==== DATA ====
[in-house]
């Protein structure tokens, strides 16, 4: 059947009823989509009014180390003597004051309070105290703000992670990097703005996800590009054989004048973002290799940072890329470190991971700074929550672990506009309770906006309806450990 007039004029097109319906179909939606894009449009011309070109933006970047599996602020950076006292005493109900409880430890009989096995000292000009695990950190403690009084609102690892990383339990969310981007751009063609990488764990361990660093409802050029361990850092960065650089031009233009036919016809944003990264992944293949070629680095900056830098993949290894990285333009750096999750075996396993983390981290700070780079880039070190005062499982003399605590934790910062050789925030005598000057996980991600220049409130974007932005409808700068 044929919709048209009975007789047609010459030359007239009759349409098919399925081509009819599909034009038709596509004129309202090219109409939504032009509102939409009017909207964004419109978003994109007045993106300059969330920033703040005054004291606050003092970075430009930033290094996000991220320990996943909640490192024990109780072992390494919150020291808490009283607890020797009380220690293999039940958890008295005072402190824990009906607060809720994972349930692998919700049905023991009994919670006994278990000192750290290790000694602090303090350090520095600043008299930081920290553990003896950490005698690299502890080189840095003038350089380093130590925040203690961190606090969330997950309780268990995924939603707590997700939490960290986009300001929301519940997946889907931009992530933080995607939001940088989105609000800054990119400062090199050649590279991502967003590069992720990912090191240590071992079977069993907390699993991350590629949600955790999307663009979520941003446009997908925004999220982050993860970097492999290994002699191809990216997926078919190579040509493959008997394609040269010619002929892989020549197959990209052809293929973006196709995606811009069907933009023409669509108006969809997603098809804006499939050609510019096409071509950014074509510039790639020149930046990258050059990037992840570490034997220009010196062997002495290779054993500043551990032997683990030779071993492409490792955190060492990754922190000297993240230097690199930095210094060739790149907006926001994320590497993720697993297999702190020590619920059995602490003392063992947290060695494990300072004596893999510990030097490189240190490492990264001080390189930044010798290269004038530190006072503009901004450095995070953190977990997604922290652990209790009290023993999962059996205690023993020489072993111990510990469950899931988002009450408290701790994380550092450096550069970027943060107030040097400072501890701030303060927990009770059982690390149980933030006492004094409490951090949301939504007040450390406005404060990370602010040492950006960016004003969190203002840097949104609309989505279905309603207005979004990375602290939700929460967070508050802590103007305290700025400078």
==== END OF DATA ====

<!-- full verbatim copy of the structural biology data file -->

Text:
[in-house]
């Protein structure tokens, strides 16, 4: 059947009823989509009014180390003597004051309070105290703000992670990097703005996800590009054989004048973002290799940072890329470190991971700074929550672990506009309770906006309806450990 007039004029097109319906179909939606894009449009011309070109933006970047599996602020950076006292005493109900409880430890009989096995000292000009695990950190403690009084609102690892990383339990969310981007751009063609990488764990361990660093409802050029361990850092960065650089031009233009036919016809944003990264992944293949070629680095900056830098993949290894990285333009750096999750075996396993983390981290700070780079880039070190005062499982003399605590934790910062050789925030005598000057996980991600220049409130974007932005409808700068 044929919709048209009975007789047609010459030359007239009759349409098919399925081509009819599909034009038709596509004129309202090219109409939504032009509102939409009017909207964004419109978003994109007045993106300059969330920033703040005054004291606050003092970075430009930033290094996000991220320990996943909640490192024990109780072992390494919150020291808490009283607890020797009380220690293999039940958890008295005072402190824990009906607060809720994972349930692998919700049905023991009994919670006994278990000192750290290790000694602090303090350090520095600043008299930081920290553990003896950490005698690299502890080189840095003038350089380093130590925040203690961190606090969330997950309780268990995924939603707590997700939490960290986009300001929301519940997946889907931009992530933080995607939001940088989105609000800054990119400062090199050649590279991502967003590069992720990912090191240590071992079977069993907390699993991350590629949600955790999307663009979520941003446009997908925004999220982050993860970097492999290994002699191809990216997926078919190579040509493959008997394609040269010619002929892989020549197959990209052809293929973006196709995606811009069907933009023409669509108006969809997603098809804006499939050609510019096409071509950014074509510039790639020149930046990258050059990037992840570490034997220009010196062997002495290779054993500043551990032997683990030779071993492409490792955190060492990754922190000297993240230097690199930095210094060739790149907006926001994320590497993720697993297999702190020590619920059995602490003392063992947290060695494990300072004596893999510990030097490189240190490492990264001080390189930044010798290269004038530190006072503009901004450095995070953190977990997604922290652990209790009290023993999962059996205690023993020489072993111990510990469950899931988002009450408290701790994380550092450096550069970027943060107030040097400072501890701030303060927990009770059982690390149980933030006492004094409490951090949301939504007040450390406005404060990370602010040492950006960016004003969190203002840097949104609309989505279905309603207005979004990375602290939700929460967070508050802590103007305290700025400078």